Johanna Lunn: Welcome to the When You Die podcast. If it has to do with death and dying, we’re talking about it. With me today is the wonderful multi-award winner Barbara Karnes, a nurse, author and extraordinary end-of-life educator.
Barbara’s career spans four decades and began as an early hospice pioneer during the AIDS crisis. In addition to the many years she has spent at the bedside caring for patients and their families as a nurse, Barbara has also served as executive director of hospice and various home-health agencies. She has also worked through the hospice ranks as patient care manager, clinical director, staff, nurse, and volunteer. Barbara is a dedicated end of life educator, training nurses and volunteers, authoring resource materials, booklets, movies, and her fabulous blog.
You may want to read more about Barbara's journey in her book, THE FINAL ACT OF LIVING: Reflections of a Long-Time Hospice Nurse
I was so happy to hear this podcast which shed some light on my father’s situation. He died in the 80s, way before I became a Hospice volunteer. We weren’t with him when he died. I saw him lying in his casket with a haughty look on his face, which bothers me to this day. When in & out of sleep in the hospital, he was arguing, possibly with God, that he had to stay to take care of my mother. I just assumed that the look was still present in the casket because he was angry with God for taking him. I don’t know why his facial muscles wouldn’t have relaxed from the time of death until the viewing? I’m sure you understand my feelings, even unto this day.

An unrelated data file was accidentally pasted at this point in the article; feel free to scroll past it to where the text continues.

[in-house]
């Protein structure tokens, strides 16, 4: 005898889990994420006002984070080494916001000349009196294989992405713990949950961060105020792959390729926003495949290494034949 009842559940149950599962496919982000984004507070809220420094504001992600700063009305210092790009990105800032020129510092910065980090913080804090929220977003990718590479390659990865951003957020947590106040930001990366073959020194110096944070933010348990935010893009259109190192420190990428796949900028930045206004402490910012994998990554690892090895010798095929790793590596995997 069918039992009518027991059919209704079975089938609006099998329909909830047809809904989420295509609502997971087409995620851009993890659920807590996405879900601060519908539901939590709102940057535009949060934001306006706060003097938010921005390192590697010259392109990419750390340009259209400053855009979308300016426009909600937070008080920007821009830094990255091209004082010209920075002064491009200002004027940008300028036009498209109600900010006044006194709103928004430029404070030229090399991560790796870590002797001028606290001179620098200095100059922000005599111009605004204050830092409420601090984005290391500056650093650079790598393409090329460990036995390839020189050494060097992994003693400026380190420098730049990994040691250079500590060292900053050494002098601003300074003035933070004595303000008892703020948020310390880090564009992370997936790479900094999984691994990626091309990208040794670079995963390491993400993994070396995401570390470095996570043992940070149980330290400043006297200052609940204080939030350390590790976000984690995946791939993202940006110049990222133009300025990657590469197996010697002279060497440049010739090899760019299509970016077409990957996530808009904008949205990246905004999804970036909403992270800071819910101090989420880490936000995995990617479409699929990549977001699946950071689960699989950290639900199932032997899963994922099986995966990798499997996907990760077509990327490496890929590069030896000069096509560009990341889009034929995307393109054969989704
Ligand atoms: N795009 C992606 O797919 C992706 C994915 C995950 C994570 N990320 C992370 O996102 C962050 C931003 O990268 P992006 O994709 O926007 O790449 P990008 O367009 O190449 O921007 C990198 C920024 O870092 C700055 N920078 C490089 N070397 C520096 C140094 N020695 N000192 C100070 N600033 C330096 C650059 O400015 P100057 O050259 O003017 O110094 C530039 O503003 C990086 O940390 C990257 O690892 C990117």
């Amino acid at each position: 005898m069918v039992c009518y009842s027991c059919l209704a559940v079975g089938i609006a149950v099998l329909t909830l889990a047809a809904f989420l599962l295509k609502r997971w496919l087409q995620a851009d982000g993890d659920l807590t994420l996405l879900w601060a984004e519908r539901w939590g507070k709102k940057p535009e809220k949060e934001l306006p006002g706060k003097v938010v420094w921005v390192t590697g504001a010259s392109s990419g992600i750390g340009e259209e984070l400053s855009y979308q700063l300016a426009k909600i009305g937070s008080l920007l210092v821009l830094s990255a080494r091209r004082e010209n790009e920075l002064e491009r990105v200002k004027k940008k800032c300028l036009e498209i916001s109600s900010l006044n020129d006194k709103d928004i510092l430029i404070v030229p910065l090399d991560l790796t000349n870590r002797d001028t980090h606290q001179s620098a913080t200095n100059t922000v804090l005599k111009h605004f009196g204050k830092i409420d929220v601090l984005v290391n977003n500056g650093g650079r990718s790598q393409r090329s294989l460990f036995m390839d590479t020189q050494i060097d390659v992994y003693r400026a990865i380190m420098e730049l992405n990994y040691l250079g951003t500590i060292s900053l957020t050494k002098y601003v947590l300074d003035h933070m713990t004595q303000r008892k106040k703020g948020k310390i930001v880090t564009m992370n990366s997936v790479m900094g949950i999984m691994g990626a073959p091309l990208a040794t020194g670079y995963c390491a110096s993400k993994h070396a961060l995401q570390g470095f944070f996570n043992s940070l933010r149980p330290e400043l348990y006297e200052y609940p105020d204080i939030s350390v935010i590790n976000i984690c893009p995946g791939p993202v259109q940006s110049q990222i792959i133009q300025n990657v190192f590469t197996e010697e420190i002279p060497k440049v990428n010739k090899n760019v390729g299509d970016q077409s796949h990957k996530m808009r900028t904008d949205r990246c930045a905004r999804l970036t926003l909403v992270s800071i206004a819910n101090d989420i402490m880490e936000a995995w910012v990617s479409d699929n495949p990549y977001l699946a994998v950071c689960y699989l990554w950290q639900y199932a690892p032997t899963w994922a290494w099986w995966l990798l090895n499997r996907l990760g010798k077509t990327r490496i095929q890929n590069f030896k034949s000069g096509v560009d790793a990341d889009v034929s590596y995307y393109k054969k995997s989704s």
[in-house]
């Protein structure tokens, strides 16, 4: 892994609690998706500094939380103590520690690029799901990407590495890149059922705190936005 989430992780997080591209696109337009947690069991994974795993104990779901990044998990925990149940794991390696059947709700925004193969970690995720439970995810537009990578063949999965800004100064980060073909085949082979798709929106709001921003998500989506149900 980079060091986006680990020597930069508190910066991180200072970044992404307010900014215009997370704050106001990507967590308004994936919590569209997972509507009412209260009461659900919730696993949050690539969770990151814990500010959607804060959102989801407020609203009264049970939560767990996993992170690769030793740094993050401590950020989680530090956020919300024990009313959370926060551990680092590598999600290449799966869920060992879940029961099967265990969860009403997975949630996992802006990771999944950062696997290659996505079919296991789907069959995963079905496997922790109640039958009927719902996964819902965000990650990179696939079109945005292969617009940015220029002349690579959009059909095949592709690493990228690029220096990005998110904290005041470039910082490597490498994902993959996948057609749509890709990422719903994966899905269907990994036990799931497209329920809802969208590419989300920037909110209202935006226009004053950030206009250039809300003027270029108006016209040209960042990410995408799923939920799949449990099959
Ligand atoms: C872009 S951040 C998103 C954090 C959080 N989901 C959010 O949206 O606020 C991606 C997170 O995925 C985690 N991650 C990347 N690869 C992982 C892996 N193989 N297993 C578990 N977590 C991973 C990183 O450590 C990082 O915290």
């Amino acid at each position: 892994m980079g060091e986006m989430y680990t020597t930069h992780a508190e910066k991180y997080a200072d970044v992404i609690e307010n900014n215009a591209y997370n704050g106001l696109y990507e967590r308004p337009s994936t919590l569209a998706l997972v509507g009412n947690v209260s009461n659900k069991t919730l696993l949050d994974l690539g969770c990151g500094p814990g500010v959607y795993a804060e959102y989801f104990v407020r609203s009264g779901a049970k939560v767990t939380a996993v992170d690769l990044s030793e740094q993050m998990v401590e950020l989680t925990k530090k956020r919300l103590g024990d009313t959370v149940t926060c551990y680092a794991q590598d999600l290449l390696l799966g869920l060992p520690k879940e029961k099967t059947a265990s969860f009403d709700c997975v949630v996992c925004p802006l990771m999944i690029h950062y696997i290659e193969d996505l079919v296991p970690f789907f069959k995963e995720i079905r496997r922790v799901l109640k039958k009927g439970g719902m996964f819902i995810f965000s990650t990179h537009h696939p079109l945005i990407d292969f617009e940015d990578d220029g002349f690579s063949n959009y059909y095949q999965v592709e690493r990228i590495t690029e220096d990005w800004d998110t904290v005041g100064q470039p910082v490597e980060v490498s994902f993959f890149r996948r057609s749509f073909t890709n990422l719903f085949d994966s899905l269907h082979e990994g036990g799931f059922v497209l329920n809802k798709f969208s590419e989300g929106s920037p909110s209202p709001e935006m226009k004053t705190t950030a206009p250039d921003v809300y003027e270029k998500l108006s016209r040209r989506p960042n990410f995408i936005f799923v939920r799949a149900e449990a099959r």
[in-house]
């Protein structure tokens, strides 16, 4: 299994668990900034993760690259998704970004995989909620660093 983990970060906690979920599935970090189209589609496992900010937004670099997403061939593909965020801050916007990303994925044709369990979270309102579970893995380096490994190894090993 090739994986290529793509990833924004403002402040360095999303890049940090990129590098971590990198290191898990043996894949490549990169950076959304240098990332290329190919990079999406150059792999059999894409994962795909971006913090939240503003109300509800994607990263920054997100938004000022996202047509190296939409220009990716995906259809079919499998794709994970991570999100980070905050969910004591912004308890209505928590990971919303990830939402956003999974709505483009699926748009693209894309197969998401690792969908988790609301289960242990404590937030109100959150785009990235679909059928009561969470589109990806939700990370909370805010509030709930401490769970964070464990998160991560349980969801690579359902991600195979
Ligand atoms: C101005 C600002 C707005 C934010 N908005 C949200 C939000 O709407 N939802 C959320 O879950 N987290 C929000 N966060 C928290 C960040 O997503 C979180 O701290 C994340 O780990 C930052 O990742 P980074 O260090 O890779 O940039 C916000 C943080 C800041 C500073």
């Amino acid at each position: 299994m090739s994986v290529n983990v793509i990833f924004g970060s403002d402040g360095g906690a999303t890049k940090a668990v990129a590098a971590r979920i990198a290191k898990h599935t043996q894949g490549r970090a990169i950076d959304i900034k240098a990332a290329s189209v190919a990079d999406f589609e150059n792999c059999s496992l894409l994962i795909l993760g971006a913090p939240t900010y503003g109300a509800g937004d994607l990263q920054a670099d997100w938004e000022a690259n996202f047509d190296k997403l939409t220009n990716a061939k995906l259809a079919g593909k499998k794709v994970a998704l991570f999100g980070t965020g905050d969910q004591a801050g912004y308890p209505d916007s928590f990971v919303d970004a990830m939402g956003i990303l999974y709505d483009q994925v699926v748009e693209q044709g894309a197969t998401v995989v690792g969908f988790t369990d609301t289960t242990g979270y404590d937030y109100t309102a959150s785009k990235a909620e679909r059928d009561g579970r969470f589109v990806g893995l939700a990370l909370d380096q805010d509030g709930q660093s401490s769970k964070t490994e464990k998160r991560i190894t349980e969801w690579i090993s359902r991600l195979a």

BK Books replied:
Hi Linda, I’m sorry you have been carrying the image of your father as him being angry with God. He probably was just working very hard to get out of his body. Sometimes we talk while we are in labor but I don’t think we are actually thinking about what we are saying. Think of our labor to enter this world, our mother isn’t really thinking. She is reacting. So it is when we are in labor to leave this world. We are beyond logical thinking, even logical feeling (if feelings actually have logic to them). You might write your father a letter. Put your thoughts and concerns along with your tears on paper. Say everything you need to say to him then burn the letter and scatter the ashes to the wind. Let go of the unsettling thoughts you have carried with you for so long. Blessings! Barbara
Barbara, thank you for your continued insights into the nature of dying and all that goes with it.
I always find what you say very interesting and informative, whether I’m reading it or hearing it.
Again, a sincere thank YOU! :)
BK Books replied:
Hi Johanna, thanks for the kind words. Blessings! Barbara
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